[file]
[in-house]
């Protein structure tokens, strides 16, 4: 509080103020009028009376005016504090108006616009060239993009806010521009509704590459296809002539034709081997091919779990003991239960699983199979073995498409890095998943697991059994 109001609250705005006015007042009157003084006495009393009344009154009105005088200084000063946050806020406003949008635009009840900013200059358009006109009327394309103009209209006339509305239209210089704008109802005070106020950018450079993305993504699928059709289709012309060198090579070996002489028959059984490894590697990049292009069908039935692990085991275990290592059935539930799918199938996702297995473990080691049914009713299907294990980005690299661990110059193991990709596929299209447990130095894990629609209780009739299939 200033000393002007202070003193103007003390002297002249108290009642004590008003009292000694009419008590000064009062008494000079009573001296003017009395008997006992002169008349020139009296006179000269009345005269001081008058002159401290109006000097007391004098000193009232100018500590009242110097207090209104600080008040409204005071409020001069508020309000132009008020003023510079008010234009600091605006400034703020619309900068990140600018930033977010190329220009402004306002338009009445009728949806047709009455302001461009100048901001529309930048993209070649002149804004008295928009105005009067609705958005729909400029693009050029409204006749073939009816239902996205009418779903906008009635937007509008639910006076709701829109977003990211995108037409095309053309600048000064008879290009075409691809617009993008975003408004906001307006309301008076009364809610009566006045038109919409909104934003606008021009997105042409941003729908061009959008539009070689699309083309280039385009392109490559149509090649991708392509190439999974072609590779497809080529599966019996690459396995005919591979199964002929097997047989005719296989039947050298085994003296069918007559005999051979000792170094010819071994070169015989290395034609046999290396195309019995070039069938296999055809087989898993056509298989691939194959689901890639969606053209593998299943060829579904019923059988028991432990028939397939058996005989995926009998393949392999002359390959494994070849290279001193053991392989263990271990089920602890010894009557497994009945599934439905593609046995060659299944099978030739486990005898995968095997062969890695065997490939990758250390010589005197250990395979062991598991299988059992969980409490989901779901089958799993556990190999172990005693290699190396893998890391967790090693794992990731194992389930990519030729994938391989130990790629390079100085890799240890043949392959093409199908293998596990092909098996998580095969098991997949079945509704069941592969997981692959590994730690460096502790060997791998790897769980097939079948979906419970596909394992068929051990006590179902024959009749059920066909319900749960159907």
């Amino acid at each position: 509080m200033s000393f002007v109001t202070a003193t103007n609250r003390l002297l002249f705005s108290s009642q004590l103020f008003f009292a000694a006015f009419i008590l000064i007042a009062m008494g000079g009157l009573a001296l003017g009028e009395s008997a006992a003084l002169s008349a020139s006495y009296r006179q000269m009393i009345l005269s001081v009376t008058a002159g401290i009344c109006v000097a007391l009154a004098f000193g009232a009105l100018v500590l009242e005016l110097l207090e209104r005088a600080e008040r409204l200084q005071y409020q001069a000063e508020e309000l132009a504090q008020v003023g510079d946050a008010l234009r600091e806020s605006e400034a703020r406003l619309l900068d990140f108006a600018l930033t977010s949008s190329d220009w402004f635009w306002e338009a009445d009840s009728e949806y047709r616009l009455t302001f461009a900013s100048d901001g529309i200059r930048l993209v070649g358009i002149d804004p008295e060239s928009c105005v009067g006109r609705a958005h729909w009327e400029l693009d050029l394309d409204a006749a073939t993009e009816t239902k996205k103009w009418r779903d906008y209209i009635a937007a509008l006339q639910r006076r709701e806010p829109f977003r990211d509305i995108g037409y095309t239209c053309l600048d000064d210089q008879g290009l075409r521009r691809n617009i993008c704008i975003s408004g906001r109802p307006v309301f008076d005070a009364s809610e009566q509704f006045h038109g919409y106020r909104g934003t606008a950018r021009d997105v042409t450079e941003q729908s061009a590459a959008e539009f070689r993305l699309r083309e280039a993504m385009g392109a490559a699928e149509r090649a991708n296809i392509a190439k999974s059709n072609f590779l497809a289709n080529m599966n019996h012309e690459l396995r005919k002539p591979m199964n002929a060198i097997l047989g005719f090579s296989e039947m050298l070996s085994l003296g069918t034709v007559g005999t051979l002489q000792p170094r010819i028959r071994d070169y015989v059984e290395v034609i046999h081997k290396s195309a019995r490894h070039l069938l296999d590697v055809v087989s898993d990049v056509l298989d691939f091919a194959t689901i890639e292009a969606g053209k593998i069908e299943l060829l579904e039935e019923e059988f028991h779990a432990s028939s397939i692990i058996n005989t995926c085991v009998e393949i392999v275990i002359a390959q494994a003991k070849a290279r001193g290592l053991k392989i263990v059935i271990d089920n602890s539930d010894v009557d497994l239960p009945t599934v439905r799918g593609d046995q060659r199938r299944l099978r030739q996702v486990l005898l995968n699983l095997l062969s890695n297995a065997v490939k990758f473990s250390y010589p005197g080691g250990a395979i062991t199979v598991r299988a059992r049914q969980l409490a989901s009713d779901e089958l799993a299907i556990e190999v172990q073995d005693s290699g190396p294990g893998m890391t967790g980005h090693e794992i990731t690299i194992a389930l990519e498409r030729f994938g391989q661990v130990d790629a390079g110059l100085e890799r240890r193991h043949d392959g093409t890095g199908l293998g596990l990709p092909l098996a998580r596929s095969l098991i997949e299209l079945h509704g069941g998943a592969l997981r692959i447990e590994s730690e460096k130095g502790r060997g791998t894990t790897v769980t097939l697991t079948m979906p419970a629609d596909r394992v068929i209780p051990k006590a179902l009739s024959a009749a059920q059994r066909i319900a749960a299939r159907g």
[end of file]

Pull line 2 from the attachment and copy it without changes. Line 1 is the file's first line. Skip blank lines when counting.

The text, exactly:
């Protein structure tokens, strides 16, 4: 509080103020009028009376005016504090108006616009060239993009806010521009509704590459296809002539034709081997091919779990003991239960699983199979073995498409890095998943697991059994 109001609250705005006015007042009157003084006495009393009344009154009105005088200084000063946050806020406003949008635009009840900013200059358009006109009327394309103009209209006339509305239209210089704008109802005070106020950018450079993305993504699928059709289709012309060198090579070996002489028959059984490894590697990049292009069908039935692990085991275990290592059935539930799918199938996702297995473990080691049914009713299907294990980005690299661990110059193991990709596929299209447990130095894990629609209780009739299939 200033000393002007202070003193103007003390002297002249108290009642004590008003009292000694009419008590000064009062008494000079009573001296003017009395008997006992002169008349020139009296006179000269009345005269001081008058002159401290109006000097007391004098000193009232100018500590009242110097207090209104600080008040409204005071409020001069508020309000132009008020003023510079008010234009600091605006400034703020619309900068990140600018930033977010190329220009402004306002338009009445009728949806047709009455302001461009100048901001529309930048993209070649002149804004008295928009105005009067609705958005729909400029693009050029409204006749073939009816239902996205009418779903906008009635937007509008639910006076709701829109977003990211995108037409095309053309600048000064008879290009075409691809617009993008975003408004906001307006309301008076009364809610009566006045038109919409909104934003606008021009997105042409941003729908061009959008539009070689699309083309280039385009392109490559149509090649991708392509190439999974072609590779497809080529599966019996690459396995005919591979199964002929097997047989005719296989039947050298085994003296069918007559005999051979000792170094010819071994070169015989290395034609046999290396195309019995070039069938296999055809087989898993056509298989691939194959689901890639969606053209593998299943060829579904019923059988028991432990028939397939058996005989995926009998393949392999002359390959494994070849290279001193053991392989263990271990089920602890010894009557497994009945599934439905593609046995060659299944099978030739486990005898995968095997062969890695065997490939990758250390010589005197250990395979062991598991299988059992969980409490989901779901089958799993556990190999172990005693290699190396893998890391967790090693794992990731194992389930990519030729994938391989130990790629390079100085890799240890043949392959093409199908293998596990092909098996998580095969098991997949079945509704069941592969997981692959590994730690460096502790060997791998790897769980097939079948979906419970596909394992068929051990006590179902024959009749059920066909319900749960159907």